Researchers have discovered a pair of serious vulnerabilities in Cisco's ASA firewall, which could allow criminals to block VPN connections and even penetrate corporate networks, stealing valuable data in the process.
This is according to cybersecurity experts Mikhail Klyuchnikov and Nikita Abramov from Positive Technologies, who discovered the flaws and alerted Cisco.
The first (CVE-2020-3187) was described as relatively simple vulnerability that could be exploited even by a “low-skilled hacker” and was handed a severity score of 9.1 (which classifies the flaw as "critical").
It revolves around a vulnerability in WebVPN that could open the door to a DoS attack against Cisco ASA device by deleting files from the system. By doing so, the hackers could also disable the VPN connection.
The second vulnerability (CVE-2020-3259) was given a severity score of 7.5. It allows hackers to read parts of the device dynamic memory and obtain the current session IDs of Cisco VPN users. Hackers could then use the IDs to infiltrate the corporate network and steal valuable data such as login credentials, emails and certificates.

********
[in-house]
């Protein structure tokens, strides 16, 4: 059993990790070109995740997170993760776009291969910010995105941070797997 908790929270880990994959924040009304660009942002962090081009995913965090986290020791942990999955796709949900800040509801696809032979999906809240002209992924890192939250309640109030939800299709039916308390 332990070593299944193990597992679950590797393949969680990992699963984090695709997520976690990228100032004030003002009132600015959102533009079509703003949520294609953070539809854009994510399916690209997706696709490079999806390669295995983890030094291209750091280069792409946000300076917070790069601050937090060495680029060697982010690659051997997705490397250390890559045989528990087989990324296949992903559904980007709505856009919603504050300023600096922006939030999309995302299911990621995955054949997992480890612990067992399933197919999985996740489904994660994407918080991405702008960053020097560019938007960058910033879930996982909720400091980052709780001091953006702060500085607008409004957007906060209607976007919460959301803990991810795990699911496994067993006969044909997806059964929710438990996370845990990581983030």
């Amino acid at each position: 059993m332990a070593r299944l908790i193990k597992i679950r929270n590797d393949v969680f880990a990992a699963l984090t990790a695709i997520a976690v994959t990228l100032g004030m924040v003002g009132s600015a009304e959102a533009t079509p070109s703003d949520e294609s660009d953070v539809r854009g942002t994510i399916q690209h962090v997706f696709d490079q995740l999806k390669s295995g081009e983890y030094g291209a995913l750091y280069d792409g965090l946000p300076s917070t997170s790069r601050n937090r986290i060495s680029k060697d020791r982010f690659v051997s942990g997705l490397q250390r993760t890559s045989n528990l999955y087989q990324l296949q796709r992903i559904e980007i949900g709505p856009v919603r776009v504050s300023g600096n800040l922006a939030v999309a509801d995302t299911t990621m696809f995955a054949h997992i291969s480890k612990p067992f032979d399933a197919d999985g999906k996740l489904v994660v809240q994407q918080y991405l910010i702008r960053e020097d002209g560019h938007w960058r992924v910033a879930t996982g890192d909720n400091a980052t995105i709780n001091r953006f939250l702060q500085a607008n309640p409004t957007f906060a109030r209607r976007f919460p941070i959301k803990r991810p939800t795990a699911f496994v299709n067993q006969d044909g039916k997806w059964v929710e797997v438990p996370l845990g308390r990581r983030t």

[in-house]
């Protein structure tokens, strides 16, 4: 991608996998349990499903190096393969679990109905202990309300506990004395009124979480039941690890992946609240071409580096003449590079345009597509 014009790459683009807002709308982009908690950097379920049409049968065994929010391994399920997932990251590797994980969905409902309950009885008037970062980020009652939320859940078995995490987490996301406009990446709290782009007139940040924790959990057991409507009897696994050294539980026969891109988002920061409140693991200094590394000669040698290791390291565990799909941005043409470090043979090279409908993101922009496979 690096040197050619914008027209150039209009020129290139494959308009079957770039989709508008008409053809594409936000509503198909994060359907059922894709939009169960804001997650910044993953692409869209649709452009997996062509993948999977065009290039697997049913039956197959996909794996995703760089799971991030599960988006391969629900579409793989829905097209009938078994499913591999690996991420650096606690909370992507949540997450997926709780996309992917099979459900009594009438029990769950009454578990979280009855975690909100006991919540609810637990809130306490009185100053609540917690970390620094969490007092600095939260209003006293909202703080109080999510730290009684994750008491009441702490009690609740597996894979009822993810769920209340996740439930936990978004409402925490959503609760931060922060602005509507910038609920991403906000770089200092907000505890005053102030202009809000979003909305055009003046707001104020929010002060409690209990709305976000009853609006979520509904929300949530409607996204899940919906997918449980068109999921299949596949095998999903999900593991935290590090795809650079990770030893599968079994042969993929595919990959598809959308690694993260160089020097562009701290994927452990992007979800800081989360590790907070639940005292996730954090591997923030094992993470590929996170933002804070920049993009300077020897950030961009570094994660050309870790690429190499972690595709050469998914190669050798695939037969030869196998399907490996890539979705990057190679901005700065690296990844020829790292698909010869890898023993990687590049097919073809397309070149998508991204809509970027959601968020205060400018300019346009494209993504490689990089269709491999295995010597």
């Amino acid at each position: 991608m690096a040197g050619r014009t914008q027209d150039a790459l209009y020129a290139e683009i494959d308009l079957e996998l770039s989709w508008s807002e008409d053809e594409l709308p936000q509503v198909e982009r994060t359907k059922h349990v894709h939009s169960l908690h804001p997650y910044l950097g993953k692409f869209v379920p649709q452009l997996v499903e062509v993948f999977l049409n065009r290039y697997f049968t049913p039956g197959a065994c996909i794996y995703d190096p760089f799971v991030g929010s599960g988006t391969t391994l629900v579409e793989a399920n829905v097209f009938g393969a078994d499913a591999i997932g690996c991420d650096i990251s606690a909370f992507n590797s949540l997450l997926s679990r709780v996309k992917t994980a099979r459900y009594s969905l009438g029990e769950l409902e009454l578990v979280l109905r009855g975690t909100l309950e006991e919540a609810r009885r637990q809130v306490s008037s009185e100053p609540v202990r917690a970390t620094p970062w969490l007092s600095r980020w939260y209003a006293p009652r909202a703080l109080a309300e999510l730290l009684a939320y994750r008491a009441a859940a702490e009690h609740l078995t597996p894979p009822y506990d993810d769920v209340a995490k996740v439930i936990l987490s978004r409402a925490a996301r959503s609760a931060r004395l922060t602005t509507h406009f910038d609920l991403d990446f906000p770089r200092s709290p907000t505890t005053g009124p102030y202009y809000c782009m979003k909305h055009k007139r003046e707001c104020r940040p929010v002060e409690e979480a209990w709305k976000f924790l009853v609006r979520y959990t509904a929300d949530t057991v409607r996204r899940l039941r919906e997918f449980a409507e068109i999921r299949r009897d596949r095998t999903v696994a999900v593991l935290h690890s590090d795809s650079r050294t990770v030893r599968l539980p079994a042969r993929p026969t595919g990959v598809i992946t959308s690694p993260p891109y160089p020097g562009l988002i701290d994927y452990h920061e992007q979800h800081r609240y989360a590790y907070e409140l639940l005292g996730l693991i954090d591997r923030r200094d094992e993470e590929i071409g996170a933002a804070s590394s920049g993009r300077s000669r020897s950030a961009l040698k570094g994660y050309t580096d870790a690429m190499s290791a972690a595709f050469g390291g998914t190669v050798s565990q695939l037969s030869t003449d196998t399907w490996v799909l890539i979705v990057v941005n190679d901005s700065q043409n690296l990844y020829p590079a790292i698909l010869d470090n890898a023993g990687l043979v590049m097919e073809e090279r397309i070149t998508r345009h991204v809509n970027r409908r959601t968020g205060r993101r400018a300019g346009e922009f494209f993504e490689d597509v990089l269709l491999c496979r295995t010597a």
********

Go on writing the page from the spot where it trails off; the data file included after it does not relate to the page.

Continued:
According to the researchers, this vulnerability does not require authorisation and can be exploited remotely.
"VPN blocking may disrupt numerous business processes. For example, this can affect connection between branch offices in a distributed network, disrupt email, ERP, and other critical systems,” said Klyuchnikov.
“Another problem is that internal resources may become unavailable to remote workers. This is especially dangerous now that many employees are working remotely due to the coronavirus outbreak."
Both flaws can be remedied by updating Cisco ASA to the latest available version.